Self-injury and your teen: 4 ways you can help
Nov 29, 2017, 9:17:38 AM CST Mar 12, 2018, 10:39:31 AM CDT

Self-injury and your teen: 4 ways you can help

Nearly one in five teenagers will engage in self-injury at some point in their lives. Find advice for talking to your child.

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Concerned mother talking with teenage daughter and comforting her Concerned mother talking with teenage daughter and comforting her

Approximately 18% of adolescents have engaged in nonsuicidal self-injury at some point in their lives. This means that nearly one in five teenagers have hurt themselves on purpose, without intending suicide, such as by cutting, burning, biting, hitting or severely scratching themselves.

“Few parents feel prepared how best to respond if they learn that their child has been intentionally hurting him or herself,” says Nicholas J. Westers, Psy.D., clinical psychologist at Children’s Health℠ and Assistant Professor at UT Southwestern. “Learning that your child self-injures can be a frightening realization.” However, there are ways you can help if your child is exhibiting this behavior. Keep these tips in mind when speaking with your child about self-injury:

1. Be self-aware (rather than too self-assured)  

Be in tune with your own emotions and reactions when you hear the term "self-injury" or "cutting." A negative reaction might come across as non-empathic and judgmental. It may also inadvertently convey to your child that they cannot openly talk to you about their struggle with self-injury.

“Learn as much as you can about the behavior,” Dr. Westers encourages. “The more knowledge you have – and the more you keep in mind that we, even as adults, have engaged in behaviors we know were clearly not in our best interest – the more equipped, empathic, and helpful you will likely be.”

2. Be a good listener (rather than a good problem-solver)   

Seeing your child in pain, physically or emotionally, can be extremely difficult to tolerate. “Most parents want to fix the problem and take the pain away, and this is completely understandable,” says Dr. Westers. “Ironically, sometimes simply listening to your teen rather than jumping to fix what's wrong is where the real healing happens.”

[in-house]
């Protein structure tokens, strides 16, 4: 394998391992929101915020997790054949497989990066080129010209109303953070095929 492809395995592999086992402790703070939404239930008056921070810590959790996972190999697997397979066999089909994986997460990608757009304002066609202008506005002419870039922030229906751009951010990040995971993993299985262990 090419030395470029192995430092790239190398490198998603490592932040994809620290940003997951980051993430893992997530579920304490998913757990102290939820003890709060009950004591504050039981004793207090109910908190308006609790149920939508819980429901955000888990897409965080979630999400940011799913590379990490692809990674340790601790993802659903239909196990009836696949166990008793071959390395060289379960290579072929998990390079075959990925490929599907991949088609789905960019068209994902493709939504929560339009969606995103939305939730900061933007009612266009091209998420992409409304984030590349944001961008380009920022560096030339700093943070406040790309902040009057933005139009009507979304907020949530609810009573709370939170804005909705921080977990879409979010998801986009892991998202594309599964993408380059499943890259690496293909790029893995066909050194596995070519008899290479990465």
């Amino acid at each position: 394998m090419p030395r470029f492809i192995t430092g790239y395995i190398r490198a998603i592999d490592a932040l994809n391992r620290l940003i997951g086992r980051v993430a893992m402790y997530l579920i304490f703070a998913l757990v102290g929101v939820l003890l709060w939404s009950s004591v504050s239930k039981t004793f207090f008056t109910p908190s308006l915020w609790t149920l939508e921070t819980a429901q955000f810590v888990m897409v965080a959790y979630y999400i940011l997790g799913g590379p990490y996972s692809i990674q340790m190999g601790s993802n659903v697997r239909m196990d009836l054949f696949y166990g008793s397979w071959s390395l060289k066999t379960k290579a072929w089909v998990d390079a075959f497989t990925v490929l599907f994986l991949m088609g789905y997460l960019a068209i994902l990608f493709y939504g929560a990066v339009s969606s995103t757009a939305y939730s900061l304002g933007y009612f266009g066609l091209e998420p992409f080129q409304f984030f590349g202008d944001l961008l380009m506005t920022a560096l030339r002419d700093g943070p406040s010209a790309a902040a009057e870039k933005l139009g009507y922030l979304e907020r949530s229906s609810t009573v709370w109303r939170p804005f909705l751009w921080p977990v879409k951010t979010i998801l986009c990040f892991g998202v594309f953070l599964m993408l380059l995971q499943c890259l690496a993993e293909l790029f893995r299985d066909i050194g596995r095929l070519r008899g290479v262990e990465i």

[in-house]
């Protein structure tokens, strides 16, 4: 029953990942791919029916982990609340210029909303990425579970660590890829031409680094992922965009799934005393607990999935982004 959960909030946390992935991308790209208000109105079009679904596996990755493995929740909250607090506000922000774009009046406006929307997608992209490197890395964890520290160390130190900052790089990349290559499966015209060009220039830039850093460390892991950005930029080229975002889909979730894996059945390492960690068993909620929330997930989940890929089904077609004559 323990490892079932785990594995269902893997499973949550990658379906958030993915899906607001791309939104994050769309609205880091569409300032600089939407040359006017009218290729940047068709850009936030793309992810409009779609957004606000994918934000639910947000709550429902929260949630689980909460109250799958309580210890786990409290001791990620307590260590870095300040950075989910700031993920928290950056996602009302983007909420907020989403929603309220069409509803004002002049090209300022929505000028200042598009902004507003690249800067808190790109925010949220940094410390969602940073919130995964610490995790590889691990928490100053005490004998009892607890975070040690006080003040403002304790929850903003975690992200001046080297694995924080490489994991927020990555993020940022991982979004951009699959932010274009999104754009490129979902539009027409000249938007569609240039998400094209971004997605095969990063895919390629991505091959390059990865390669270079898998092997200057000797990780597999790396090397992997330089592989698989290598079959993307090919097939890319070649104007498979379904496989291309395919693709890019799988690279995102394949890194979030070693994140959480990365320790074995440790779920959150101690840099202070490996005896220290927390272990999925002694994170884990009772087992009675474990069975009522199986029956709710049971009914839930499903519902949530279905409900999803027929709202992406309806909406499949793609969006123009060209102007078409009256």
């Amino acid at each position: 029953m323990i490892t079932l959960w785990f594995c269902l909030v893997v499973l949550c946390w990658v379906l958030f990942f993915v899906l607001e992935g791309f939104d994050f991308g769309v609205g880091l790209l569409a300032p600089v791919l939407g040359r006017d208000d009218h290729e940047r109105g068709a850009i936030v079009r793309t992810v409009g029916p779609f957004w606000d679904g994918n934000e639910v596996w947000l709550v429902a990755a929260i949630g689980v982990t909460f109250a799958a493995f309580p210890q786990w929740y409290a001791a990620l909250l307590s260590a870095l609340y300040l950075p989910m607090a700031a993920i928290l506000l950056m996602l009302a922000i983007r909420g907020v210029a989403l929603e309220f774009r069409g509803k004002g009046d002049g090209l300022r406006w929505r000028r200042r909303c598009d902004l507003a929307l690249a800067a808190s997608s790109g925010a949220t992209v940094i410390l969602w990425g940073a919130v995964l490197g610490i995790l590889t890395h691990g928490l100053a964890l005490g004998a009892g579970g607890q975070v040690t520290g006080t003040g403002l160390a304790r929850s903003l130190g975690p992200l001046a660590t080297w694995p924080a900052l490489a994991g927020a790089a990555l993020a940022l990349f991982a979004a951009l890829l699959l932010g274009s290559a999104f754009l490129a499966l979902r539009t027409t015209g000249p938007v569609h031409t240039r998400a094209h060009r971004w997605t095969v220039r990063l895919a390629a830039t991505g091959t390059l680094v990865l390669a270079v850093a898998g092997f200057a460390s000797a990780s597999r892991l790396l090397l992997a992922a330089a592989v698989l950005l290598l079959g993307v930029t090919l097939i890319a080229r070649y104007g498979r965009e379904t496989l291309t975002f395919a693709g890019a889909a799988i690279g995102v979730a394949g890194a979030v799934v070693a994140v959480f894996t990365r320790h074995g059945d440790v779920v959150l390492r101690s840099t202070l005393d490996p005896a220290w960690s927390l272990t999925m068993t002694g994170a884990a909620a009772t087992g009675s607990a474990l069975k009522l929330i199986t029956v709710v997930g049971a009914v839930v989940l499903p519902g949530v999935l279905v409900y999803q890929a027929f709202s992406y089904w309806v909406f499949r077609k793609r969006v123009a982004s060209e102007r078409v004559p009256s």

Allowing your child to talk while you simply listen without giving unsolicited advice can help them process their emotions in a healthy way. Part of being a good listener is also asking good questions, so it's okay to respectfully ask about their self-injury (e.g., "How does cutting help you? How can I help so that self-injury isn't needed?").

3. Be an emotional container for your child (rather than an emotional responder)

When young children feel overwhelmed, they tend to look to their parents to gain a sense of safety and emotional comfort. A calm reaction from you can instill peace in them and teach them how to self-soothe. This can also be true for teenagers. “Many youth engage in self-injury to regulate their emotions when they feel overwhelmed,” explains Dr. Westers. “Encourage your teen to talk to you rather than turn to self-injury when they feel this way.”

Be prepared to respond calmly and to assist them with regulating their emotions. Too strong of an emotional reaction from you may permeate the "emotional container" or cause it to overflow, making it difficult for your child to learn how to self-soothe or healthily regulate emotions.

4. Be a healthy coping strategy to be utilized (rather than a punisher)

Chances are your teen already recognizes that self-injury is not something you would approve of. In fact, many young people self-injure as a form of self-punishment. Yet some parents may believe taking away their cell phone or other privileges will help them to stop.

“Be sure not to punish your child for punishing themselves,” says Dr. Westers. “Instead, express your concern about the behavior, offer to help or talk and provide emotional support for them when they're unable to emotionally support themselves. An example of a supportive response could be, ‘It's really hard for me to hear that you're hurting yourself. I don't like that you're doing this, but I'm here for you and we'll get through this together.’”

Lectures and punishments may unintentionally teach your child it's not safe to talk to you about self-injury, so they may choose to continue to engage in the behavior but simply no longer tell you about it. A good relationship with you as a parent is one of the healthiest and most protective coping strategies your child can possibly have.

When to seek help

If you learn that your teen is self-injuring, consider contacting a mental health professional, especially if you are concerned about their overall safety. Talking to a therapist may help your child build healthier coping strategies, so suggest that he or she try meeting with a professional for extra support.

“Finally,” Dr. Westers adds, “be willing to seek out your own professional help for support as well, as an emotionally healthy parent typically makes for a better parent.”

Learn More

Children’s Health offers comprehensive care for children and teens who need psychiatry and psychological services. Learn more about our programs.

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depression, mood, physician advice, self-injury, suicide

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